Egypt's president said his security forces would quash Islamist groups threatening stability in Egypt and the region, highlighting worries about al Qa'eda building up strength in places such as Yemen.
Mubarak takes hard line on Islamist groups seen as a threat to stability
CAIRO // Egypt's president said yesterday his security forces would quash Islamist groups threatening stability in Egypt and the region, highlighting worries about al Qa'eda building up strength in places such as Yemen. Hosni Mubarak also defended building a barrier on the Gaza border, saying it would stop the passage of militants there. The move has drawn criticism from inside Egypt and other Arabs who say Cairo is colluding with Israel to blockade the Palestinians.
Egyptian security personnel have made a series of arrests in recent months of suspected members of outlawed Islamist groups, raising concerns about a resurgence of militancy in a country that fought an Islamist rebellion the 1990s. "We live in a difficult region and a world fraught with tension - witnessing an expansion of instability across the world from Afghanistan to Pakistan and in Iran and Iraq and Yemen and Somalia and Sudan," Mr Mubarak said in a speech marking Police Day.
He said the security forces would "continue fiercely confronting the terrorism and extremism - for the security of the nation and citizens". The rise of militants linked to al Qa'eda in countries like Yemen and Somalia has prompted analysts to shine a spotlight on Egypt, the home of al Qa'eda's No 2, Ayman Zawahri, and other leading Islamist thinkers over the decades. Mr Mubarak, speaking live on television, said there was a "widening circle of Salafi ideology and groups and their false claims to declare people as infidels and to terrorise innocent people and disturb social stability of the nation". He did not name any groups, but one group associated with an interpretation of Salafi teaching and calling itself Takfir wa Hijra kidnapped and killed the Egyptian minister of religious endowments in 1977. The leader was later hanged.
Osama bin Laden claimed responsibility for the failed bombing of a US-bound plane on December 25 in an audiotape that Al Jazeera television said yesterday was of the al Qa'eda leader. Analysts said his message was aimed to show the group was still operational and to win Arab support. On the Gaza barrier, Mr Mubarak said: "We have started construction along our borders not to appease anyone but to protect our nation from terrorist plots like the ones that took place in Taba, Sharm el Sheikh, Dahab and Cairo."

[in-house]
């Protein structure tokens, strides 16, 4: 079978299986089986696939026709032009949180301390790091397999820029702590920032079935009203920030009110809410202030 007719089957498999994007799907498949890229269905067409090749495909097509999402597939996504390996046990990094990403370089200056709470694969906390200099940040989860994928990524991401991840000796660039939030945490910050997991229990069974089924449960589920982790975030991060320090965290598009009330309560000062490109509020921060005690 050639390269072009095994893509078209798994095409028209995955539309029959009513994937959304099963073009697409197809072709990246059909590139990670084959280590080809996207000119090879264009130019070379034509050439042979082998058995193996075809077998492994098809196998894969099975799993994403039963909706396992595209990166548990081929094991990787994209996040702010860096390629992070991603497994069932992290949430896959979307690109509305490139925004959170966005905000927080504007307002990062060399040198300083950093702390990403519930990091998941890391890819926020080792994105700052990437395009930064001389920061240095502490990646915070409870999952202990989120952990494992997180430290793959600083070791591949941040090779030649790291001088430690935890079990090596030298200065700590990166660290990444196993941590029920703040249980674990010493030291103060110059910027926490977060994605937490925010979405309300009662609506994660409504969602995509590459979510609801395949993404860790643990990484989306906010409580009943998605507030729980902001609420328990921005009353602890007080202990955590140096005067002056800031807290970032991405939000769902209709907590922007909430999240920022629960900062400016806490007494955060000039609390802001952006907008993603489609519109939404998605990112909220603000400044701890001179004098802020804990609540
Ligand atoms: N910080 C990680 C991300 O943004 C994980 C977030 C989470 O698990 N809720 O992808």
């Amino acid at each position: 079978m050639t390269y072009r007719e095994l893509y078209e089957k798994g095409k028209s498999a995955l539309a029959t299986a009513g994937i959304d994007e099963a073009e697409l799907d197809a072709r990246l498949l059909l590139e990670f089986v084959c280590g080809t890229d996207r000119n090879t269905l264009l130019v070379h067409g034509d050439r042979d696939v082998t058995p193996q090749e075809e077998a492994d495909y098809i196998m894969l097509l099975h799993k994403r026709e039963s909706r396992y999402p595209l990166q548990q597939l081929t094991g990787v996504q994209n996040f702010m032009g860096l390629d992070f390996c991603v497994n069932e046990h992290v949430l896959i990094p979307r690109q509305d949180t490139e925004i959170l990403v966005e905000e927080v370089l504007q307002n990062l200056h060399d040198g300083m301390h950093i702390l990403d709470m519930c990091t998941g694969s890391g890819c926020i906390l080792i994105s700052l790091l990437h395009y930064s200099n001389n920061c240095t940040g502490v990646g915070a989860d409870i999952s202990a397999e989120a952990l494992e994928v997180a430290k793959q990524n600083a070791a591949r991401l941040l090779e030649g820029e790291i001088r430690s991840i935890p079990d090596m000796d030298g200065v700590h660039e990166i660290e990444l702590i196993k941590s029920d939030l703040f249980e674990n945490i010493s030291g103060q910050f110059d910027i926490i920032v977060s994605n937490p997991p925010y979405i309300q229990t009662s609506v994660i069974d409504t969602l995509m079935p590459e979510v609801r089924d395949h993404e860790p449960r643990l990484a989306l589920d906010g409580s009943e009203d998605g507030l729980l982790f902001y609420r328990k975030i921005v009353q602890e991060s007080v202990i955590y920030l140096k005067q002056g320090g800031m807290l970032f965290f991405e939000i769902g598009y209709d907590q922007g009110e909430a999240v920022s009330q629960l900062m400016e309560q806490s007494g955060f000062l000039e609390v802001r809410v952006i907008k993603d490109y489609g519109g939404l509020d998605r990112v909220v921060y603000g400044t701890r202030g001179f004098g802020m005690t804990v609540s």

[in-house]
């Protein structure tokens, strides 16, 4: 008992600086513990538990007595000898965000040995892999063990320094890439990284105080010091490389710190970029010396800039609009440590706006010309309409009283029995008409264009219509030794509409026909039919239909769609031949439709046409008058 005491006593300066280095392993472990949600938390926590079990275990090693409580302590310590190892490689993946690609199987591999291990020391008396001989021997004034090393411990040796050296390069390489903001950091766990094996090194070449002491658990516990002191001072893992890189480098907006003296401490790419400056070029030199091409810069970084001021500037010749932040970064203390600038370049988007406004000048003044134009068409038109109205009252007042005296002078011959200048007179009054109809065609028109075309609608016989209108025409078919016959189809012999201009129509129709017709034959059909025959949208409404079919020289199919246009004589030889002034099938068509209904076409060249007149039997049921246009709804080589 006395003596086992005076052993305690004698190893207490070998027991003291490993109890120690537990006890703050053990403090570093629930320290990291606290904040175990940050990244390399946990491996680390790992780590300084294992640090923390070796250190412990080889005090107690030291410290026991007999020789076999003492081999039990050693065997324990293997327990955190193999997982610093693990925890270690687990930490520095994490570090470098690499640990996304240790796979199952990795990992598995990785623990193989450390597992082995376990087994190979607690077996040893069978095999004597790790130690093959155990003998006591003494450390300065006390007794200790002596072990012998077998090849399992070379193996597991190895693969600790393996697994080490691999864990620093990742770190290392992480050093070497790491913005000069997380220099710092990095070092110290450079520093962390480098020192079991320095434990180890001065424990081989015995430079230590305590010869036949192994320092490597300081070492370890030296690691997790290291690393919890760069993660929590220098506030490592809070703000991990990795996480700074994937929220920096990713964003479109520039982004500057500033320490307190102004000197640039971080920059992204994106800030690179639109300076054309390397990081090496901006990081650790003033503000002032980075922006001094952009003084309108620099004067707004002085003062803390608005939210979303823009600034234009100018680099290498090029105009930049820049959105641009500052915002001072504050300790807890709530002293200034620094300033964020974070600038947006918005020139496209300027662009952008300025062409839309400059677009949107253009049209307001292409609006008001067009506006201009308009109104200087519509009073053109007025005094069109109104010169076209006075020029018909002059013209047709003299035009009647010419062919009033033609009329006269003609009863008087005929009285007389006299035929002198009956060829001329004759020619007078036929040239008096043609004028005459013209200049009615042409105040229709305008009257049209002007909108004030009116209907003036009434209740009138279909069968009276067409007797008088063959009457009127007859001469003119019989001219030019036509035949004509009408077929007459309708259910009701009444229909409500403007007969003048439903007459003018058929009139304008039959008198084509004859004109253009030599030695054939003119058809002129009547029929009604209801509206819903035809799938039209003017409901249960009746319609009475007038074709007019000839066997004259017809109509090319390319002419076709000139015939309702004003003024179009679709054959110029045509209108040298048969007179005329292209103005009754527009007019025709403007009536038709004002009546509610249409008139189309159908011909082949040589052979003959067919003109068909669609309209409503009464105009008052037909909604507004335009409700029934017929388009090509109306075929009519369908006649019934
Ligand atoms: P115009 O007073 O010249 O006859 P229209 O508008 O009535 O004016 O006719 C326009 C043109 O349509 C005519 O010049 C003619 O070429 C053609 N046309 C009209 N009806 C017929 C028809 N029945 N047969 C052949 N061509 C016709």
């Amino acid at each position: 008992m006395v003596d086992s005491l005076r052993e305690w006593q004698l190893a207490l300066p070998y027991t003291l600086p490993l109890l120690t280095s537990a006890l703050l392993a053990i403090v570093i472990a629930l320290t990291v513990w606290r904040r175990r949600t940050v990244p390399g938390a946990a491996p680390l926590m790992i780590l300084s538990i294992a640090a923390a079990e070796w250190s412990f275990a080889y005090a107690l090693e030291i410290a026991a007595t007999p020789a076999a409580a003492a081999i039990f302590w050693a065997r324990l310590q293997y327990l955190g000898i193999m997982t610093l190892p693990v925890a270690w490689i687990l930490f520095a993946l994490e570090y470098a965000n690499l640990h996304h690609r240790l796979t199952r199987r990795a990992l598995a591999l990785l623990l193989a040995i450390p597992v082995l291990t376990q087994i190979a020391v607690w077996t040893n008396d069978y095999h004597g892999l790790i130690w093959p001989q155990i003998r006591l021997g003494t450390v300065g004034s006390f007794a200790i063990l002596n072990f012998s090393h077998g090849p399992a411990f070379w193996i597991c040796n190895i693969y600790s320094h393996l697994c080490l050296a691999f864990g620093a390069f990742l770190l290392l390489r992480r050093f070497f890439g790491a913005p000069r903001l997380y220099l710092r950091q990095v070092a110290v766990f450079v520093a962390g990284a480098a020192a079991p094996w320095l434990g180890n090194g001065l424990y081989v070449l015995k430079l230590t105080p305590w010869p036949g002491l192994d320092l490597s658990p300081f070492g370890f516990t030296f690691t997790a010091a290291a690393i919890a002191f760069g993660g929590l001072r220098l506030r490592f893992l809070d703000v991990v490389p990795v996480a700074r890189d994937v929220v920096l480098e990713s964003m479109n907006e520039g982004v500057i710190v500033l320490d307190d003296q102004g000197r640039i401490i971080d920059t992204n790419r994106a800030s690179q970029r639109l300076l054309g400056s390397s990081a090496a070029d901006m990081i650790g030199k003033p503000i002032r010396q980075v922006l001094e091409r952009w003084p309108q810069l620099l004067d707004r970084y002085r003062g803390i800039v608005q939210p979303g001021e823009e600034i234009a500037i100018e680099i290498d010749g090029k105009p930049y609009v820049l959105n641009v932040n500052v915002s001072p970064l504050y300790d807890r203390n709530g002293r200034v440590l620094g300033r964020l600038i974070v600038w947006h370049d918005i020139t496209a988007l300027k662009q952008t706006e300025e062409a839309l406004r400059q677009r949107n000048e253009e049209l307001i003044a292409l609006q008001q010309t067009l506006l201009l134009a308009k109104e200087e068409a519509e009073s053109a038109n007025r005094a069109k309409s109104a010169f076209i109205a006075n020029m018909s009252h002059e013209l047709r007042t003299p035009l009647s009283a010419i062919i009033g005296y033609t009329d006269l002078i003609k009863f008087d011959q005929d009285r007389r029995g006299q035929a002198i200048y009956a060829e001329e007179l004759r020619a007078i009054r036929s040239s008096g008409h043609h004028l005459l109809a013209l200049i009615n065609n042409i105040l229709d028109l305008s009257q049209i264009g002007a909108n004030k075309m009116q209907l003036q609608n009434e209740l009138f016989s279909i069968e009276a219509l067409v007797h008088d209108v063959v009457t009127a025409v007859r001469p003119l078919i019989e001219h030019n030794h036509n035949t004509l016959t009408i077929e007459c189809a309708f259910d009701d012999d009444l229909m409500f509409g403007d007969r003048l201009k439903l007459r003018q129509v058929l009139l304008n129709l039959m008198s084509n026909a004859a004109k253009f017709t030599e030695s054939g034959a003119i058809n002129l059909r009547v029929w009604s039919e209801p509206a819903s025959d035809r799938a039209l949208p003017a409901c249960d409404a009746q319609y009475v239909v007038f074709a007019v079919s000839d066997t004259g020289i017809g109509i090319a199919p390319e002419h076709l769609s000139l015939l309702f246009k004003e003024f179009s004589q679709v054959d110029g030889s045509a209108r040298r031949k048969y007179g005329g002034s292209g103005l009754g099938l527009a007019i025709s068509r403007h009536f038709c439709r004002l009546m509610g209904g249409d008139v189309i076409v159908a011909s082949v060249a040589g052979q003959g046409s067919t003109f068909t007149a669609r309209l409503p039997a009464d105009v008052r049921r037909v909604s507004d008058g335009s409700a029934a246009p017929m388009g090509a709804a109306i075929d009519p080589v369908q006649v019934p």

Mr Mubarak was referring to bombings in tourism centres, such as the deadly attacks on the resort of Sharm el Sheikh in 2006. "The works and reinforcements on our eastern border are a matter of Egyptian sovereignty. We do not accept a debate on the issue with anyone," Mr Mubarak said. "It is the right of the Egyptian state, and even its duty, its responsibility. It is the right of every state to control and protect its borders."
Egypt has also been more vocal in its pressure on Hamas, which it accuses of refusing a reconciliation agreement with the Palestinian Authority. Israel has sealed the Gaza Strip off to all but very limited supplies of basic goods ever since the group seized control in 2007, ousting forces loyal to the western-backed Palestinian president, Mahmoud Abbas. On January 6, an Egyptian policeman was killed and five people wounded during clashes on the Egypt-Gaza border after Palestinian demonstrations to protest against the construction of the barrier.
The president also said his government would not tolerate sectarian violence, after six Christians and a Muslim police officer were gunned down on January 6 - the Coptic Christmas eve - in a drive-by shooting in the mainly Muslim country. Mr Mubarak said those with "foreign agendas" were seeking to encourage sectarian unrest but did not mention names. Egyptian prosecutors charged 26 men in 2009 of links to Lebanon's Hizbollah and of planning attacks in Egypt.
* Reuters, with additional reporting by Agence France-Presse